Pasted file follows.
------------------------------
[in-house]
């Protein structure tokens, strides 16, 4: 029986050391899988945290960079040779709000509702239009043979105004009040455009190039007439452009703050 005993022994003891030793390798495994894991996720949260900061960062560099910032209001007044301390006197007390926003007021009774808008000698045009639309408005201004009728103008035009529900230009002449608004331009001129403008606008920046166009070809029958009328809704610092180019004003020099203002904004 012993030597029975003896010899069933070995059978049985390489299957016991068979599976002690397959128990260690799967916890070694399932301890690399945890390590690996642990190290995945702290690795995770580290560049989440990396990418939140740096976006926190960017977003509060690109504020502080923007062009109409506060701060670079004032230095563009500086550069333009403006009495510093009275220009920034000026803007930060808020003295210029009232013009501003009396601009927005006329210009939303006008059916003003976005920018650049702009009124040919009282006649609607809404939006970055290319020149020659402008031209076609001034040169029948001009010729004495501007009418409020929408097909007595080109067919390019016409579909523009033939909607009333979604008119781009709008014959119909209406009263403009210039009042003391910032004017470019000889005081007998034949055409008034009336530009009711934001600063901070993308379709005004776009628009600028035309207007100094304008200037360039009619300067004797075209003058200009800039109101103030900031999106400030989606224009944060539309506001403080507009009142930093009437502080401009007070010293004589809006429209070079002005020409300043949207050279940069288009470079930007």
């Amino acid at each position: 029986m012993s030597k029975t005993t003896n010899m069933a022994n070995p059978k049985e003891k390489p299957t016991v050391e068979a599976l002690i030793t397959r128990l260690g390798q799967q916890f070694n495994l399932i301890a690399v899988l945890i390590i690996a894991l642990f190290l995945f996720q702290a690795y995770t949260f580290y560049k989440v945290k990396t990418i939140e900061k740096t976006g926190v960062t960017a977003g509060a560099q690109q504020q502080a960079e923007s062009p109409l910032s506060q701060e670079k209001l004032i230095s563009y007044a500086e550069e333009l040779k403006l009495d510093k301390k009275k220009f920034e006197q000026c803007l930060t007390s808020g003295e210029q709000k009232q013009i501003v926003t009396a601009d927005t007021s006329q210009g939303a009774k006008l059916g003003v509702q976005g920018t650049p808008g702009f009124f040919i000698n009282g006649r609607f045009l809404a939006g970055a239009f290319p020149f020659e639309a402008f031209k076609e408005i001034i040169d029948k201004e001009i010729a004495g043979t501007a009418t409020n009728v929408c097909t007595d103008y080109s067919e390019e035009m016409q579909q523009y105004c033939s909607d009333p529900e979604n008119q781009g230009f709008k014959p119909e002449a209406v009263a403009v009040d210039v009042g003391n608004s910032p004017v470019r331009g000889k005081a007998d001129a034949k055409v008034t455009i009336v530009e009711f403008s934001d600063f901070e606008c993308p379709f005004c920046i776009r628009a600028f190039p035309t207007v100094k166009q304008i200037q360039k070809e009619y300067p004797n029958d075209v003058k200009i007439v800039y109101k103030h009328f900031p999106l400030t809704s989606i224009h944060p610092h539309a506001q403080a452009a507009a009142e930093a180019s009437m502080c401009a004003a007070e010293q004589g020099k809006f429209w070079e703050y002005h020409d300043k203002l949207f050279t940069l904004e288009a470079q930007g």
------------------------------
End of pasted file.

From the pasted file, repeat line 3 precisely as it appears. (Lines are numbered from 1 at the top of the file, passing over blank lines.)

């Amino acid at each position: 029986m012993s030597k029975t005993t003896n010899m069933a022994n070995p059978k049985e003891k390489p299957t016991v050391e068979a599976l002690i030793t397959r128990l260690g390798q799967q916890f070694n495994l399932i301890a690399v899988l945890i390590i690996a894991l642990f190290l995945f996720q702290a690795y995770t949260f580290y560049k989440v945290k990396t990418i939140e900061k740096t976006g926190v960062t960017a977003g509060a560099q690109q504020q502080a960079e923007s062009p109409l910032s506060q701060e670079k209001l004032i230095s563009y007044a500086e550069e333009l040779k403006l009495d510093k301390k009275k220009f920034e006197q000026c803007l930060t007390s808020g003295e210029q709000k009232q013009i501003v926003t009396a601009d927005t007021s006329q210009g939303a009774k006008l059916g003003v509702q976005g920018t650049p808008g702009f009124f040919i000698n009282g006649r609607f045009l809404a939006g970055a239009f290319p020149f020659e639309a402008f031209k076609e408005i001034i040169d029948k201004e001009i010729a004495g043979t501007a009418t409020n009728v929408c097909t007595d103008y080109s067919e390019e035009m016409q579909q523009y105004c033939s909607d009333p529900e979604n008119q781009g230009f709008k014959p119909e002449a209406v009263a403009v009040d210039v009042g003391n608004s910032p004017v470019r331009g000889k005081a007998d001129a034949k055409v008034t455009i009336v530009e009711f403008s934001d600063f901070e606008c993308p379709f005004c920046i776009r628009a600028f190039p035309t207007v100094k166009q304008i200037q360039k070809e009619y300067p004797n029958d075209v003058k200009i007439v800039y109101k103030h009328f900031p999106l400030t809704s989606i224009h944060p610092h539309a506001q403080a452009a507009a009142e930093a180019s009437m502080c401009a004003a007070e010293q004589g020099k809006f429209w070079e703050y002005h020409d300043k203002l949207f050279t940069l904004e288009a470079q930007g």